Transcreation is far more than translation, and different to localisation. It’s not just about converting content to make it authentic and reflective of local markets, but about creating concepts and campaigns within these markets that can be part of a larger, global campaign.
What is transcreation?
It’s is a concept used by many creative and translation agencies, but often these agencies confuse transcreation with localisation. While translation focuses on modifying language, localisation focuses on making that language understandable in local markets (you might have the right words, in the right order, but does it make sense culturally?)
Transcreation takes localisation a step further. Why ‘localise’ content when you can have the people who live and work in those countries coming up with creative concepts themselves? Concepts that fit the global campaign, but which are born of the local market.
Localisation is no substitute for transcreation. One gives you authentic, creative ideas generated by those who inhabit the culture, while the other translates fixed ideas to fit the local zeitgeist. Both have a role in brand campaigns but it is important to understand the difference.
When I asked our Languages Director, Richard Simcott, what his definition of transcreation was he responded: “For me, it’s using an original idea in one language and using copyrighting skills in the new language. This renders a sleek version that works in the local market, using references and language that can be appreciated by the local audience on their terms.”
Why is it important?
Transcreation enhances the impact of language. Translating and localising content focuses on the clear communication of a message. Transcreation cares not only about the clarity of the concept, but the emotion and the power of the idea.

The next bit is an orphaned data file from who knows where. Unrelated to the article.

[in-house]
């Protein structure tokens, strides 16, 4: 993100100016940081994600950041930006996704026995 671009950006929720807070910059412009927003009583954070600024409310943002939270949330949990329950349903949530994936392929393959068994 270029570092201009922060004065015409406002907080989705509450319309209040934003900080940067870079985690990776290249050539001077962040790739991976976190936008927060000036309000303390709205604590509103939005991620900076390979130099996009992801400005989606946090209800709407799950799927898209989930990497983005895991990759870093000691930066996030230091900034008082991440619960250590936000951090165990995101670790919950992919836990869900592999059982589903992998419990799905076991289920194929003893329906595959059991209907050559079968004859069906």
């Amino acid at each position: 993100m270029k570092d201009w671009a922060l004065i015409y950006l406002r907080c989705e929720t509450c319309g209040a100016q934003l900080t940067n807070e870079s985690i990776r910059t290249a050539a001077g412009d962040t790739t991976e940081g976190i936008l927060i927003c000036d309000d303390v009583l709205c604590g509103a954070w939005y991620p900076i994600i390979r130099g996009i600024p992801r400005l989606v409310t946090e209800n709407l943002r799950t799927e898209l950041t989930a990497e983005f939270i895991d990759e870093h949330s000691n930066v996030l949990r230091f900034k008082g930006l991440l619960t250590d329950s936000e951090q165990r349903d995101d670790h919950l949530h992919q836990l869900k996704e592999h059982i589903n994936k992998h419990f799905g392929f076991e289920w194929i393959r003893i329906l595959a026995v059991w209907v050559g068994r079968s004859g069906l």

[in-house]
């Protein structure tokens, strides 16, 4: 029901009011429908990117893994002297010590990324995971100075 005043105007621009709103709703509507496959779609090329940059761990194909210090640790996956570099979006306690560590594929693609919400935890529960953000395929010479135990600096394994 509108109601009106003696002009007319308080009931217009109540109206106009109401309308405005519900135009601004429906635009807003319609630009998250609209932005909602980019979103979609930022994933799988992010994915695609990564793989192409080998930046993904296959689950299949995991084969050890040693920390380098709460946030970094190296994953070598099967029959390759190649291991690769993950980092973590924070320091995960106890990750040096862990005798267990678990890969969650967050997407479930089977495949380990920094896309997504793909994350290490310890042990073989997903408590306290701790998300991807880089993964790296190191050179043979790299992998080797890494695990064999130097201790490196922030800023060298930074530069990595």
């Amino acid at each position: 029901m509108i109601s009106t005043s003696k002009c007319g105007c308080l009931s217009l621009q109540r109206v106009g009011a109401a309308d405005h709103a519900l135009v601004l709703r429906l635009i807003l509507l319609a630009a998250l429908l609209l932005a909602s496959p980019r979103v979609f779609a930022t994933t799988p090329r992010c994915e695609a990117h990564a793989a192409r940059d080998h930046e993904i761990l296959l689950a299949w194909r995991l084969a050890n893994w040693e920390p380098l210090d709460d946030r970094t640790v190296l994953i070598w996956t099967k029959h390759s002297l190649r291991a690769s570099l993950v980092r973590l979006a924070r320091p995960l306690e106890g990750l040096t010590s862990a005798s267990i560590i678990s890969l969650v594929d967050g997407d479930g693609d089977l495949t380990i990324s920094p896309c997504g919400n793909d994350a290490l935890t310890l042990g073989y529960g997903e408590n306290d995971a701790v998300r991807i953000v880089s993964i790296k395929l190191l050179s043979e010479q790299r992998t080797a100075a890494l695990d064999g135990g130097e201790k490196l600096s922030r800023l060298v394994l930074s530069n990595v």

When we’re trying to shape a message to fit, or be understandable by, a local market, it’s easy to be so focused on getting the words right that we forget the vital active voice behind it. Brands want people to act, and transcreation helps ensure that the message is heard and felt.
In short, transcreation gets results. It means the brand isn’t just talking to its audience in their own language, but it’s also thinking in it.
Transcreation in social media campaigns
As specialists in social media management, Emoderation knows how to create content that resonates with international markets on a variety of social channels. The campaign must lie at the heart of all content, but marketing to different regions must come from the local creative team if brands want powerful global campaigns.
Social content needs to grab people’s attention. It needs to stand out from the ‘noise’ of social information that we all need to filter every day. If the language is passive, or if the idea behind the content doesn’t resonate with those reading it, the message probably won’t be read – never mind acted on.
Transcreation requires people who can think creatively and write powerful copy that delivers results. It means brands giving their local teams the authority to create for their own markets. Translation and localisation are vital parts of the marketing process, but transcreation can add to the creative thought process. Brands that want to engage local markets via global campaigns need to identify the core message of the campaign and let their specialist teams create concepts from the ground up.
Transcreation requires people who can think creatively and write powerful copy that delivers results. It means brands giving their local teams the authority to create for their own markets. Translation and localisation are vital parts of the marketing process.